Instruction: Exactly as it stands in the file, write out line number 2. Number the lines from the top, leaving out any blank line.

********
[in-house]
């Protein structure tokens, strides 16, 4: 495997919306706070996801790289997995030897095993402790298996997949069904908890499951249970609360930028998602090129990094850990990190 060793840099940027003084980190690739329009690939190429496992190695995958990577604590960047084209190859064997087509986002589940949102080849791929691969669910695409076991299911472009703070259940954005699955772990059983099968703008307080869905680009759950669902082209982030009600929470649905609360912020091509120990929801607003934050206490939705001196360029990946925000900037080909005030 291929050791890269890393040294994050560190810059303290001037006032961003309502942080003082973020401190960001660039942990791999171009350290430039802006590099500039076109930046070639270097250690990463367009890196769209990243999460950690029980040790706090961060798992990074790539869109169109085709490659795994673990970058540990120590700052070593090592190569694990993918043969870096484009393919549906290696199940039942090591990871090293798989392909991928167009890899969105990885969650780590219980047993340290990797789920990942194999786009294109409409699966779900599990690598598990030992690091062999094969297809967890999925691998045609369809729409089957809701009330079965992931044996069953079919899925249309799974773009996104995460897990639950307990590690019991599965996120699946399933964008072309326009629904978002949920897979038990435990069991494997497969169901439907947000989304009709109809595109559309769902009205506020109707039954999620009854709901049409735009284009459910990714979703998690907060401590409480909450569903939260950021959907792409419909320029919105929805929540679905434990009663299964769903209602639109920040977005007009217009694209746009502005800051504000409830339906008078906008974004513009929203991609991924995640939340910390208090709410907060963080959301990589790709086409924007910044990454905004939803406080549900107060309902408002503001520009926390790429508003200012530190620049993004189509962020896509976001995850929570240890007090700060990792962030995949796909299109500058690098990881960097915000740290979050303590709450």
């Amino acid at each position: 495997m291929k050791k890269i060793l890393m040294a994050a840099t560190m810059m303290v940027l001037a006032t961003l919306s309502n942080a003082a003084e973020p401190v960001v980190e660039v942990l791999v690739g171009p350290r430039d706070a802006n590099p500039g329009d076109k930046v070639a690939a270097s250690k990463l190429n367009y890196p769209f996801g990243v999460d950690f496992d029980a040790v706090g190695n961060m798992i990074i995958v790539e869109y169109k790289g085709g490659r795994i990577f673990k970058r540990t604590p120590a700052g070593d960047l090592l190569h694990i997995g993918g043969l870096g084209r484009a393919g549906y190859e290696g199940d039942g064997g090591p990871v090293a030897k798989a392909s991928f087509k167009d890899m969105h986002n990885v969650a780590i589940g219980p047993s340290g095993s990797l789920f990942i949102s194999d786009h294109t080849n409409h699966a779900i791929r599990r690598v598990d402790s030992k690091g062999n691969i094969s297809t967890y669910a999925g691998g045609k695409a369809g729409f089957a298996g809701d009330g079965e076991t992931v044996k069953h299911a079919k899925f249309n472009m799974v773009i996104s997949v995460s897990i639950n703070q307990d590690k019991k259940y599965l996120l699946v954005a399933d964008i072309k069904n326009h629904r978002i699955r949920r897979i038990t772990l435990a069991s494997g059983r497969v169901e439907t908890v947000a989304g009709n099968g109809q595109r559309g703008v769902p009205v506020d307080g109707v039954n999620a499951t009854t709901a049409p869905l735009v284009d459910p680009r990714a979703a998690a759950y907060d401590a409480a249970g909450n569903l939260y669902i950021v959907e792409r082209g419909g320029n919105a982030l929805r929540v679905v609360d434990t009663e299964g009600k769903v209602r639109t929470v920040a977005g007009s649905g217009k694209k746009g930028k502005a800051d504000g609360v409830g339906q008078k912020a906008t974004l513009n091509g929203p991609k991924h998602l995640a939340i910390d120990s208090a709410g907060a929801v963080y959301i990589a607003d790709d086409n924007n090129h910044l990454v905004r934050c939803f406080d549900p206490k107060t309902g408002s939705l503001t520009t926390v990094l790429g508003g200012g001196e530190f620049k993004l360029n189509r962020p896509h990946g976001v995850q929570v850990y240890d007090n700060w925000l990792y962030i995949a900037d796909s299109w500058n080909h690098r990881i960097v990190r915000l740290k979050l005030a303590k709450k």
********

């Protein structure tokens, strides 16, 4: 495997919306706070996801790289997995030897095993402790298996997949069904908890499951249970609360930028998602090129990094850990990190 060793840099940027003084980190690739329009690939190429496992190695995958990577604590960047084209190859064997087509986002589940949102080849791929691969669910695409076991299911472009703070259940954005699955772990059983099968703008307080869905680009759950669902082209982030009600929470649905609360912020091509120990929801607003934050206490939705001196360029990946925000900037080909005030 291929050791890269890393040294994050560190810059303290001037006032961003309502942080003082973020401190960001660039942990791999171009350290430039802006590099500039076109930046070639270097250690990463367009890196769209990243999460950690029980040790706090961060798992990074790539869109169109085709490659795994673990970058540990120590700052070593090592190569694990993918043969870096484009393919549906290696199940039942090591990871090293798989392909991928167009890899969105990885969650780590219980047993340290990797789920990942194999786009294109409409699966779900599990690598598990030992690091062999094969297809967890999925691998045609369809729409089957809701009330079965992931044996069953079919899925249309799974773009996104995460897990639950307990590690019991599965996120699946399933964008072309326009629904978002949920897979038990435990069991494997497969169901439907947000989304009709109809595109559309769902009205506020109707039954999620009854709901049409735009284009459910990714979703998690907060401590409480909450569903939260950021959907792409419909320029919105929805929540679905434990009663299964769903209602639109920040977005007009217009694209746009502005800051504000409830339906008078906008974004513009929203991609991924995640939340910390208090709410907060963080959301990589790709086409924007910044990454905004939803406080549900107060309902408002503001520009926390790429508003200012530190620049993004189509962020896509976001995850929570240890007090700060990792962030995949796909299109500058690098990881960097915000740290979050303590709450």